Ansin to house science labs

by Bridget Reed Morawski / Beacon Correspondent • October 29, 2014

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Courtesy of Elizabeth Demski
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Courtesy of Elizabeth Demski

Emerson College is not only seeking innovation in communication and the arts, but now in the science department. The college is currently planning to build a fully-equipped science lab, expected to open by late February 2015, said Elizabeth Demski, associate vice president for research and creative scholarship. 

The science lab will be located on the seventh floor of the Ansin Building, according to its current plans, with the goal of enabling students and faculty to conduct research independently and in the classroom. According to Demski, up to 30 students will be able to make use of the space at a given time.

All workspaces within the lab are planned to be completely adaptable, allowing teachers to configure the classroom to their liking, according to final blueprints provided by Demski.

Local architectural firm isgenuity was chosen to plan and build the science lab after administrators on campus sought suggestions from other local universities, according to Demski. The firm has worked with Suffolk University and Boston College on educational projects in the past, and with a number of medical and scientific research institutions in the Greater Boston area, according to its website. 

While the college intends to assign some courses to the renovated space, other classes may offer an additional lab component. For classes that don’t have an active need for the lab, special projects could be booked and carried out in the space, Demski said.

Senior writing, literature, and publishing major and science minor Jennifer Morgan said the laboratory could expand possibilities for future students, adding it could have been helpful for her during the completion of her minor.

“I think it would add a really beneficial method of learning for people that are more hands-on,” said Morgan. “I think it would have been cool to see other students who get really bored in lecture-type classes and see people come out of their shells and use their skills.”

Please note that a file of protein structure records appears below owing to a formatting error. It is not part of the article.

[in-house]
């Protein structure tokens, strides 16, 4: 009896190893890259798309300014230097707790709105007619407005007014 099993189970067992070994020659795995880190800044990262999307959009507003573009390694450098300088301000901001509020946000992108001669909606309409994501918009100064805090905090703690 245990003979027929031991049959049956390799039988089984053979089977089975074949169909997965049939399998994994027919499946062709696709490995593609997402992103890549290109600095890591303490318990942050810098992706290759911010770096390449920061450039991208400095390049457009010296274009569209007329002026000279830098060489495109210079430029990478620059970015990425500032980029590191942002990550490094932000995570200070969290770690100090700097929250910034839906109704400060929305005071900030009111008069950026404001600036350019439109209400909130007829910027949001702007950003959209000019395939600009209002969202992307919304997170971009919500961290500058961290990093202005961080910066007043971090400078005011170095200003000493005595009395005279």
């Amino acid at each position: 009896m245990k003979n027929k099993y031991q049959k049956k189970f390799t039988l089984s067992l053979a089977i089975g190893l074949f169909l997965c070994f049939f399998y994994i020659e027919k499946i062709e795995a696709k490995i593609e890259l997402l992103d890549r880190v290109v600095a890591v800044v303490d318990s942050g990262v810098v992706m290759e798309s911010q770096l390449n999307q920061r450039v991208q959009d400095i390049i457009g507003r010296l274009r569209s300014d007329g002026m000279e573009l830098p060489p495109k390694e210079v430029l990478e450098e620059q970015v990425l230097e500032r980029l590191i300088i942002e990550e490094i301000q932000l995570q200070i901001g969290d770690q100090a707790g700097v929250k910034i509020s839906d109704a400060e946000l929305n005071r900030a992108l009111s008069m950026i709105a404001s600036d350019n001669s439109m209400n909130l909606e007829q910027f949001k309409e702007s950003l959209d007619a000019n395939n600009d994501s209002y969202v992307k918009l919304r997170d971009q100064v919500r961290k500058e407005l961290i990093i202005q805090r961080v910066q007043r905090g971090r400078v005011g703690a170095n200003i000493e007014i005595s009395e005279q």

Margaret Poydock, a senior political communication major and environmental studies minor, said she sees how lab equipment could have been helpful in science-related courses she has taken. But she said those classes have suited her learning style without the lab. 

“I’m more of an audio-visual learner, so I don’t benefit as much, I think, from projects that consume my time instead of just listening or reading,” she said.  

Amy Vashlishan-Murray, an assistant professor who teaches science courses at Emerson, said she thinks the new equipment and space will enhance her ability to teach. 

“Emerson is known for how well its curriculum blends theory and practice,” she wrote in an email to the Beacon. “A lab space will mean that students can participate in the practice of science and engage in faculty research in a way that hasn’t been possible before.” 

Though 17 classes have been identified by Demski as having an active need for the lab, Demski notes that depending on the nature of specific courses, the lab will be open to other students and staff. 

Demski said she has been actively bringing this project to fruition over the past two years, working with a number of faculty to secure the necessary funding and administrative support for the effort. 

Demski declined to comment on the total cost of the project, but said the funding came from fees that the college takes from grants that professors obtain. This means that the funding is not coming out of Emerson’s budget, but out of money that the faculty has received for special projects, according to Demski.

“We’re starting out just with getting the basic lab in place and the basic equipment in place, sort of making the lab available so that other stuff can happen,” Demski said, listing microscopes and Bunsen burners among the new equipment. “And that will help faculty get grants for that purpose, the fact that that exists.” 

According to Demski, the lab is expected to be available for student and faculty research projects late in the spring semester and summer sessions, with full classroom usage in the following fall semester.